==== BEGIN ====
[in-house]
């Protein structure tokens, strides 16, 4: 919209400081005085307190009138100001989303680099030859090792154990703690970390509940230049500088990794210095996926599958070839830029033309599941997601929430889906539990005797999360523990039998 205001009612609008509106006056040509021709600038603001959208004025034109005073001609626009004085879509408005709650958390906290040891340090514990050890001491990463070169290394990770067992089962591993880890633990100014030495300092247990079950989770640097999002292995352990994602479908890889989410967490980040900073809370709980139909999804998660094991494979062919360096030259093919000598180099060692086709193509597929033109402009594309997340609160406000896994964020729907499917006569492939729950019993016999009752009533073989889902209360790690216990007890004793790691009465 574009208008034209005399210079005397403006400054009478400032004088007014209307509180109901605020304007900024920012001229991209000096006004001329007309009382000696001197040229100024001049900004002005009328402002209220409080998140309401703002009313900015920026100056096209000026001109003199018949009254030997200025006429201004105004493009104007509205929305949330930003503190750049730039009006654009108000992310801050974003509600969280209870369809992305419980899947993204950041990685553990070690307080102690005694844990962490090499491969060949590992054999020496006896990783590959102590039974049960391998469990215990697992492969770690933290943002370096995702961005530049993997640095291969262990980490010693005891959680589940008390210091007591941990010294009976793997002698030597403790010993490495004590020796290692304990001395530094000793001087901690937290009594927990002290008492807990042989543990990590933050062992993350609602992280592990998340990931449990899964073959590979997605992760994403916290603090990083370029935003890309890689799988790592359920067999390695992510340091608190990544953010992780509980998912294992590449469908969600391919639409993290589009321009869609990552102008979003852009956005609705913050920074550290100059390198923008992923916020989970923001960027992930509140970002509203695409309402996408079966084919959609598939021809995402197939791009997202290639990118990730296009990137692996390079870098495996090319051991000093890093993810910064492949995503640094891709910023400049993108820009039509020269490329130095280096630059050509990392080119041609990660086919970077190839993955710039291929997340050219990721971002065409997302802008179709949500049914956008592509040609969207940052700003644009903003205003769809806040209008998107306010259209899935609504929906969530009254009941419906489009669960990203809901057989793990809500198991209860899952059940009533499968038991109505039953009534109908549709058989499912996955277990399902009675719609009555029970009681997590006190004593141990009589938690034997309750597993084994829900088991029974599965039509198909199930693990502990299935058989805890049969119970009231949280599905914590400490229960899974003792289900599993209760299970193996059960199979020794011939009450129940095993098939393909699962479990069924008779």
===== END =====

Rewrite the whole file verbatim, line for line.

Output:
[in-house]
């Protein structure tokens, strides 16, 4: 919209400081005085307190009138100001989303680099030859090792154990703690970390509940230049500088990794210095996926599958070839830029033309599941997601929430889906539990005797999360523990039998 205001009612609008509106006056040509021709600038603001959208004025034109005073001609626009004085879509408005709650958390906290040891340090514990050890001491990463070169290394990770067992089962591993880890633990100014030495300092247990079950989770640097999002292995352990994602479908890889989410967490980040900073809370709980139909999804998660094991494979062919360096030259093919000598180099060692086709193509597929033109402009594309997340609160406000896994964020729907499917006569492939729950019993016999009752009533073989889902209360790690216990007890004793790691009465 574009208008034209005399210079005397403006400054009478400032004088007014209307509180109901605020304007900024920012001229991209000096006004001329007309009382000696001197040229100024001049900004002005009328402002209220409080998140309401703002009313900015920026100056096209000026001109003199018949009254030997200025006429201004105004493009104007509205929305949330930003503190750049730039009006654009108000992310801050974003509600969280209870369809992305419980899947993204950041990685553990070690307080102690005694844990962490090499491969060949590992054999020496006896990783590959102590039974049960391998469990215990697992492969770690933290943002370096995702961005530049993997640095291969262990980490010693005891959680589940008390210091007591941990010294009976793997002698030597403790010993490495004590020796290692304990001395530094000793001087901690937290009594927990002290008492807990042989543990990590933050062992993350609602992280592990998340990931449990899964073959590979997605992760994403916290603090990083370029935003890309890689799988790592359920067999390695992510340091608190990544953010992780509980998912294992590449469908969600391919639409993290589009321009869609990552102008979003852009956005609705913050920074550290100059390198923008992923916020989970923001960027992930509140970002509203695409309402996408079966084919959609598939021809995402197939791009997202290639990118990730296009990137692996390079870098495996090319051991000093890093993810910064492949995503640094891709910023400049993108820009039509020269490329130095280096630059050509990392080119041609990660086919970077190839993955710039291929997340050219990721971002065409997302802008179709949500049914956008592509040609969207940052700003644009903003205003769809806040209008998107306010259209899935609504929906969530009254009941419906489009669960990203809901057989793990809500198991209860899952059940009533499968038991109505039953009534109908549709058989499912996955277990399902009675719609009555029970009681997590006190004593141990009589938690034997309750597993084994829900088991029974599965039509198909199930693990502990299935058989805890049969119970009231949280599905914590400490229960899974003792289900599993209760299970193996059960199979020794011939009450129940095993098939393909699962479990069924008779």